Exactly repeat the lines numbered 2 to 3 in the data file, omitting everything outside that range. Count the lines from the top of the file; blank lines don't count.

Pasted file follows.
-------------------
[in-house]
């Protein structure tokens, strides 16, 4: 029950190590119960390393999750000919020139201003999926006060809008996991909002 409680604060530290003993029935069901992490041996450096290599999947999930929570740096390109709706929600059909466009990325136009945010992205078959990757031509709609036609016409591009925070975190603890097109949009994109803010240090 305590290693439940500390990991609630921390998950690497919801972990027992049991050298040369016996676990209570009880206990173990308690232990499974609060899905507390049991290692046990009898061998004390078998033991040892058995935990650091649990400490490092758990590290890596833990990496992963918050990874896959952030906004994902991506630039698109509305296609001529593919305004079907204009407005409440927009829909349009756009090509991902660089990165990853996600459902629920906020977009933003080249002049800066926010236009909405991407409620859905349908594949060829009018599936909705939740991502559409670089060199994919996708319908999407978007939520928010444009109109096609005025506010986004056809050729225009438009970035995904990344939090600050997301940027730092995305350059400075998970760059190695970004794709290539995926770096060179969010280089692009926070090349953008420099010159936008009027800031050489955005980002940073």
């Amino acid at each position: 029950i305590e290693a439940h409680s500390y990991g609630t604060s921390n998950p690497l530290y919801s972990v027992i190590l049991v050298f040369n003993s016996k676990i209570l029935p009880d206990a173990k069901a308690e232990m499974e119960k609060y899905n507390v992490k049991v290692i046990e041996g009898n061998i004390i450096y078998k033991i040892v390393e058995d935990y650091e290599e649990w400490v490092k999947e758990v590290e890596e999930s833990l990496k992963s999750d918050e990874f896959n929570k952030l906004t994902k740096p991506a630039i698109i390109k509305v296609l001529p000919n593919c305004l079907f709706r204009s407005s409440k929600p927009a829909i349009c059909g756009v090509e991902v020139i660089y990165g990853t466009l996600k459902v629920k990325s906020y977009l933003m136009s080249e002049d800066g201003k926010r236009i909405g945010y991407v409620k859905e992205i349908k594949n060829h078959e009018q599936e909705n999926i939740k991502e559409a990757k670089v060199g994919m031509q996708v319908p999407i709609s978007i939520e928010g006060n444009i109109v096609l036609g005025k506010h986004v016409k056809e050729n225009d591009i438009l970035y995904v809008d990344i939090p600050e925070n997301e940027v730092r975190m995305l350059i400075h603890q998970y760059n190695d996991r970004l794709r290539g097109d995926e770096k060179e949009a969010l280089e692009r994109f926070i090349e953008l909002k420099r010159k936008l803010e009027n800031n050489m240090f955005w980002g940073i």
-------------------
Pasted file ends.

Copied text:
């Protein structure tokens, strides 16, 4: 029950190590119960390393999750000919020139201003999926006060809008996991909002 409680604060530290003993029935069901992490041996450096290599999947999930929570740096390109709706929600059909466009990325136009945010992205078959990757031509709609036609016409591009925070975190603890097109949009994109803010240090 305590290693439940500390990991609630921390998950690497919801972990027992049991050298040369016996676990209570009880206990173990308690232990499974609060899905507390049991290692046990009898061998004390078998033991040892058995935990650091649990400490490092758990590290890596833990990496992963918050990874896959952030906004994902991506630039698109509305296609001529593919305004079907204009407005409440927009829909349009756009090509991902660089990165990853996600459902629920906020977009933003080249002049800066926010236009909405991407409620859905349908594949060829009018599936909705939740991502559409670089060199994919996708319908999407978007939520928010444009109109096609005025506010986004056809050729225009438009970035995904990344939090600050997301940027730092995305350059400075998970760059190695970004794709290539995926770096060179969010280089692009926070090349953008420099010159936008009027800031050489955005980002940073």
């Amino acid at each position: 029950i305590e290693a439940h409680s500390y990991g609630t604060s921390n998950p690497l530290y919801s972990v027992i190590l049991v050298f040369n003993s016996k676990i209570l029935p009880d206990a173990k069901a308690e232990m499974e119960k609060y899905n507390v992490k049991v290692i046990e041996g009898n061998i004390i450096y078998k033991i040892v390393e058995d935990y650091e290599e649990w400490v490092k999947e758990v590290e890596e999930s833990l990496k992963s999750d918050e990874f896959n929570k952030l906004t994902k740096p991506a630039i698109i390109k509305v296609l001529p000919n593919c305004l079907f709706r204009s407005s409440k929600p927009a829909i349009c059909g756009v090509e991902v020139i660089y990165g990853t466009l996600k459902v629920k990325s906020y977009l933003m136009s080249e002049d800066g201003k926010r236009i909405g945010y991407v409620k859905e992205i349908k594949n060829h078959e009018q599936e909705n999926i939740k991502e559409a990757k670089v060199g994919m031509q996708v319908p999407i709609s978007i939520e928010g006060n444009i109109v096609l036609g005025k506010h986004v016409k056809e050729n225009d591009i438009l970035y995904v809008d990344i939090p600050e925070n997301e940027v730092r975190m995305l350059i400075h603890q998970y760059n190695d996991r970004l794709r290539g097109d995926e770096k060179e949009a969010l280089e692009r994109f926070i090349e953008l909002k420099r010159k936008l803010e009027n800031n050489m240090f955005w980002g940073i």